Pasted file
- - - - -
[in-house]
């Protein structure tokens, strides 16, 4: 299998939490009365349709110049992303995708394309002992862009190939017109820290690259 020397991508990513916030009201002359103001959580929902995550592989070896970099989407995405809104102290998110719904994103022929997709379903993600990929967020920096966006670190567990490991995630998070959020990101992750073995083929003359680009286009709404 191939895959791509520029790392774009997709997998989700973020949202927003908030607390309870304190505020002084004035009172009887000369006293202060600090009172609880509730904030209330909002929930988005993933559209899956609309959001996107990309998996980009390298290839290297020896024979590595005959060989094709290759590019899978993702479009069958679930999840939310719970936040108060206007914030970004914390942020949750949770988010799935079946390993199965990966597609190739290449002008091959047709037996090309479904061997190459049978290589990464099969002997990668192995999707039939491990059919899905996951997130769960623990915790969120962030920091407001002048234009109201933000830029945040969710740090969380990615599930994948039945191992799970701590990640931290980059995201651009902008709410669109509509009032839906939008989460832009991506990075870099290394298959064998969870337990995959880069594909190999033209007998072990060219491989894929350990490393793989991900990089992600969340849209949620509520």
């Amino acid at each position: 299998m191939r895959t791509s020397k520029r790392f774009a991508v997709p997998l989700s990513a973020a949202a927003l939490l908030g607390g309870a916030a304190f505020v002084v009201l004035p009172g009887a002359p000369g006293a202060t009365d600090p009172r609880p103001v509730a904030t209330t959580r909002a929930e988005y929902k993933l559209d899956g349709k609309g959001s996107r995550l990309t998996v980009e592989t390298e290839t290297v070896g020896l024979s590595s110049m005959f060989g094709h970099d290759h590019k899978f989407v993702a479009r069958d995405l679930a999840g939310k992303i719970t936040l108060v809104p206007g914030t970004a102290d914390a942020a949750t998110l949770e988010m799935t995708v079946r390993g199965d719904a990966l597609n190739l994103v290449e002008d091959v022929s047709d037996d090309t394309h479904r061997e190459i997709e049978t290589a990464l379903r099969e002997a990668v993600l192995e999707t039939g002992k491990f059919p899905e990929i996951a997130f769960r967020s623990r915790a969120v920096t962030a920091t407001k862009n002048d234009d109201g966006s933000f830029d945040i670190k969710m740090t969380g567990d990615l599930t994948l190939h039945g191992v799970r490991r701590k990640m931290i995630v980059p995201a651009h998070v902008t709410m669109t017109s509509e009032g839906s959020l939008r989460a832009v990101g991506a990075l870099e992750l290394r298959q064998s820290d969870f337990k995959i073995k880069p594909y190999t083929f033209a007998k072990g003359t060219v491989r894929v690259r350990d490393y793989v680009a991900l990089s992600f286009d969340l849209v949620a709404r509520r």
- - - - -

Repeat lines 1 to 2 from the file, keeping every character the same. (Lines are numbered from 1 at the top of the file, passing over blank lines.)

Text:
[in-house]
């Protein structure tokens, strides 16, 4: 299998939490009365349709110049992303995708394309002992862009190939017109820290690259 020397991508990513916030009201002359103001959580929902995550592989070896970099989407995405809104102290998110719904994103022929997709379903993600990929967020920096966006670190567990490991995630998070959020990101992750073995083929003359680009286009709404 191939895959791509520029790392774009997709997998989700973020949202927003908030607390309870304190505020002084004035009172009887000369006293202060600090009172609880509730904030209330909002929930988005993933559209899956609309959001996107990309998996980009390298290839290297020896024979590595005959060989094709290759590019899978993702479009069958679930999840939310719970936040108060206007914030970004914390942020949750949770988010799935079946390993199965990966597609190739290449002008091959047709037996090309479904061997190459049978290589990464099969002997990668192995999707039939491990059919899905996951997130769960623990915790969120962030920091407001002048234009109201933000830029945040969710740090969380990615599930994948039945191992799970701590990640931290980059995201651009902008709410669109509509009032839906939008989460832009991506990075870099290394298959064998969870337990995959880069594909190999033209007998072990060219491989894929350990490393793989991900990089992600969340849209949620509520």